LOS ANGELES – With many citing the economy as the most important issue for the 2012 presidential election, Loop21.com, a leading digital source of emergent Black culture, and a coalition of top black civic, entertainment and media organizations, conducted The State of the Black Economy (SOBE) survey, a study of African American public opinion on the issue.   The study, conducted from July 9 th to July 27 th, tapped into a panel of more than 5,000 regular African American visitors to the Loop21.com website.

According to polling results released today, Loop21.com’s African American panel respondents are more pessimistic about the national economy than they are on their own personal finances, however, 86% approve of President Obama’s performance on the economy. While overall the president’s economic job approval number have been hovering around the mid to low 40s; African Americans see him as doing much better than the public at large.  The panel respondents tend to blame the current economic problems on former President George W. Bush, Wall Street, and Congress, more so than President Obama.  Panel respondents also tend to think that President Obama’s race influences the public criticism he receives when people speak about his economic job performance.

When panel respondents who disapproved (14%) of the President’s performance on the economy were asked who could do better than President Obama the most common response suggested no one.  The second most common response among disapproving respondents was that a Democratic Congress could do better.  The distant third most common response (9%) was a third-party Presidential candidate.  The list of responses—panel respondents could only check one—included a Republican President (1%), the Republican Congress (<1%), a Democratic other than Obama (6%), a Democratic Congress (20%), a non-Democrat or non-Republican president (9%), a different African American (1%), none of the above (44%), and unsure (17%).

Asked specifically about how much President Obama “cares about the needs of Black people” compared to “past presidents” and compared to “former President Bill Clinton,” respondents said that Obama cared more than past presidents, but equal amounts said he cared “the same” as or “more” than former President Clinton.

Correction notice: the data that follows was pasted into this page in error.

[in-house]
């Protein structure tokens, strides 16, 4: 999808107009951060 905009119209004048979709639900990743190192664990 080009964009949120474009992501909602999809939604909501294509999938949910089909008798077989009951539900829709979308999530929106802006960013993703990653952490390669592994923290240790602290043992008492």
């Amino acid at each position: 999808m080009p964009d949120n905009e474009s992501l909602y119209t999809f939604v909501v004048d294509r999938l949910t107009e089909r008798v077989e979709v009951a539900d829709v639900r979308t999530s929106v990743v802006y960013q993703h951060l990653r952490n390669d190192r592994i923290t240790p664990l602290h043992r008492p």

Panelists also offered opinions about job policy priorities. When asked about the issue of jobs in the United States, a majority of panel respondents say job creation should be more important than reducing the deficit and that tougher immigration enforcement would not lead to more job opportunities. The panel respondents were split on the issue of whether tax decreases for business would stimulate job growth.  Panel respondents also preferred “issue targeted” policies over “race targeted” policies.

On the issue of race, (70%) of the panel respondents see “African Americans” as sharing more common experiences than “Americans” in general, (55%).  The survey also found that panel respondents perceive more racial bias for other African Americans than they experience in their own daily lives; yet, list “workplace discrimination” among their greatest concerns for job security.

Racial perceptions influenced African Americans panel respondents’ assessment of criticism leveled at President Obama.  The overwhelming majority of respondents hold the view that all “Americans” and “African Americans” hold President Obama to a “higher standard than other presidents.”  When asked why, nearly 9 out of 10 responded that both “Americans” and “African Americans” hold President Obama to a higher standard “because of his race”.

The findings from the 2012 “State of the Black Economy” (SOBE) study, which took place from July 9 th through July 27 th, reflect the collective self-reported views of over a thousand African American panel respondents.  The panel is a diverse mix of individuals across a range of demographics.  For more information on the results, go to www.Loop21.com/politics/sobe-2012-stats.  Loop21.com commissioned the survey in an effort to better understand the economic priorities of African Americans and the perceptions behind the racial disparity that exists in today’s economy.